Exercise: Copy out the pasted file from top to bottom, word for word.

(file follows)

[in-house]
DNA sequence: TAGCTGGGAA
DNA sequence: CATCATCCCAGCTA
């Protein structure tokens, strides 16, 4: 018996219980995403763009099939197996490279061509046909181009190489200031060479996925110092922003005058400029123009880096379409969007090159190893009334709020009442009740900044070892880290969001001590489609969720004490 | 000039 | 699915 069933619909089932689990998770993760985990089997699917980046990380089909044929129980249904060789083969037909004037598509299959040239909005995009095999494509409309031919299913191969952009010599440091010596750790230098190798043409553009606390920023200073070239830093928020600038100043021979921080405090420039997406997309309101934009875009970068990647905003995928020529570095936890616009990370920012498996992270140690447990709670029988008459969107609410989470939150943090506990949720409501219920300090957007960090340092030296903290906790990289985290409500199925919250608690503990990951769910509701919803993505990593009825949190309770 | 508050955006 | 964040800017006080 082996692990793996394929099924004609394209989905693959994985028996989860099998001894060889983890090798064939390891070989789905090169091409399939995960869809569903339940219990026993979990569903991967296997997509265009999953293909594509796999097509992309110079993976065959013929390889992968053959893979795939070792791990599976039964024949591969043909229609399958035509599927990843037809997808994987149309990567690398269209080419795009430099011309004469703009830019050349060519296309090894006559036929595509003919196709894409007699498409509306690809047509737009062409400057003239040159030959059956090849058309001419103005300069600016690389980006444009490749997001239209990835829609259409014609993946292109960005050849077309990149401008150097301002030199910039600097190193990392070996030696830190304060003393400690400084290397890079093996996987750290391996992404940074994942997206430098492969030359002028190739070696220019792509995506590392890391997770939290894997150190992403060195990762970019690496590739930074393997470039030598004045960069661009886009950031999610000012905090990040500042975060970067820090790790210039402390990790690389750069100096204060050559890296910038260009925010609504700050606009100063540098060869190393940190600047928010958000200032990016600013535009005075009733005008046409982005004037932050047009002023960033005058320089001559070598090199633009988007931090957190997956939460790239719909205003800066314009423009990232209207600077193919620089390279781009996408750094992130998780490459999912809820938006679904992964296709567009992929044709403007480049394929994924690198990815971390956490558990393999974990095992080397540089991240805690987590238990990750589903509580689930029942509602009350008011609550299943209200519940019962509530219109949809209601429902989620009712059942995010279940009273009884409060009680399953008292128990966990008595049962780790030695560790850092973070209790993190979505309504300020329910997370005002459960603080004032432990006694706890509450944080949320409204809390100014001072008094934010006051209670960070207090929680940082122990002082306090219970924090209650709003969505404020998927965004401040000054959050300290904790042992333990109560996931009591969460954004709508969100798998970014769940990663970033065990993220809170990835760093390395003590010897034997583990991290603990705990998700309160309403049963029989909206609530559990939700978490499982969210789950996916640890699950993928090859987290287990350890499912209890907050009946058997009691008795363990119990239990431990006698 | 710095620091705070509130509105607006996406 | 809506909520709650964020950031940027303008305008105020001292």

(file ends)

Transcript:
[in-house]
DNA sequence: TAGCTGGGAA
DNA sequence: CATCATCCCAGCTA
């Protein structure tokens, strides 16, 4: 018996219980995403763009099939197996490279061509046909181009190489200031060479996925110092922003005058400029123009880096379409969007090159190893009334709020009442009740900044070892880290969001001590489609969720004490 | 000039 | 699915 069933619909089932689990998770993760985990089997699917980046990380089909044929129980249904060789083969037909004037598509299959040239909005995009095999494509409309031919299913191969952009010599440091010596750790230098190798043409553009606390920023200073070239830093928020600038100043021979921080405090420039997406997309309101934009875009970068990647905003995928020529570095936890616009990370920012498996992270140690447990709670029988008459969107609410989470939150943090506990949720409501219920300090957007960090340092030296903290906790990289985290409500199925919250608690503990990951769910509701919803993505990593009825949190309770 | 508050955006 | 964040800017006080 082996692990793996394929099924004609394209989905693959994985028996989860099998001894060889983890090798064939390891070989789905090169091409399939995960869809569903339940219990026993979990569903991967296997997509265009999953293909594509796999097509992309110079993976065959013929390889992968053959893979795939070792791990599976039964024949591969043909229609399958035509599927990843037809997808994987149309990567690398269209080419795009430099011309004469703009830019050349060519296309090894006559036929595509003919196709894409007699498409509306690809047509737009062409400057003239040159030959059956090849058309001419103005300069600016690389980006444009490749997001239209990835829609259409014609993946292109960005050849077309990149401008150097301002030199910039600097190193990392070996030696830190304060003393400690400084290397890079093996996987750290391996992404940074994942997206430098492969030359002028190739070696220019792509995506590392890391997770939290894997150190992403060195990762970019690496590739930074393997470039030598004045960069661009886009950031999610000012905090990040500042975060970067820090790790210039402390990790690389750069100096204060050559890296910038260009925010609504700050606009100063540098060869190393940190600047928010958000200032990016600013535009005075009733005008046409982005004037932050047009002023960033005058320089001559070598090199633009988007931090957190997956939460790239719909205003800066314009423009990232209207600077193919620089390279781009996408750094992130998780490459999912809820938006679904992964296709567009992929044709403007480049394929994924690198990815971390956490558990393999974990095992080397540089991240805690987590238990990750589903509580689930029942509602009350008011609550299943209200519940019962509530219109949809209601429902989620009712059942995010279940009273009884409060009680399953008292128990966990008595049962780790030695560790850092973070209790993190979505309504300020329910997370005002459960603080004032432990006694706890509450944080949320409204809390100014001072008094934010006051209670960070207090929680940082122990002082306090219970924090209650709003969505404020998927965004401040000054959050300290904790042992333990109560996931009591969460954004709508969100798998970014769940990663970033065990993220809170990835760093390395003590010897034997583990991290603990705990998700309160309403049963029989909206609530559990939700978490499982969210789950996916640890699950993928090859987290287990350890499912209890907050009946058997009691008795363990119990239990431990006698 | 710095620091705070509130509105607006996406 | 809506909520709650964020950031940027303008305008105020001292």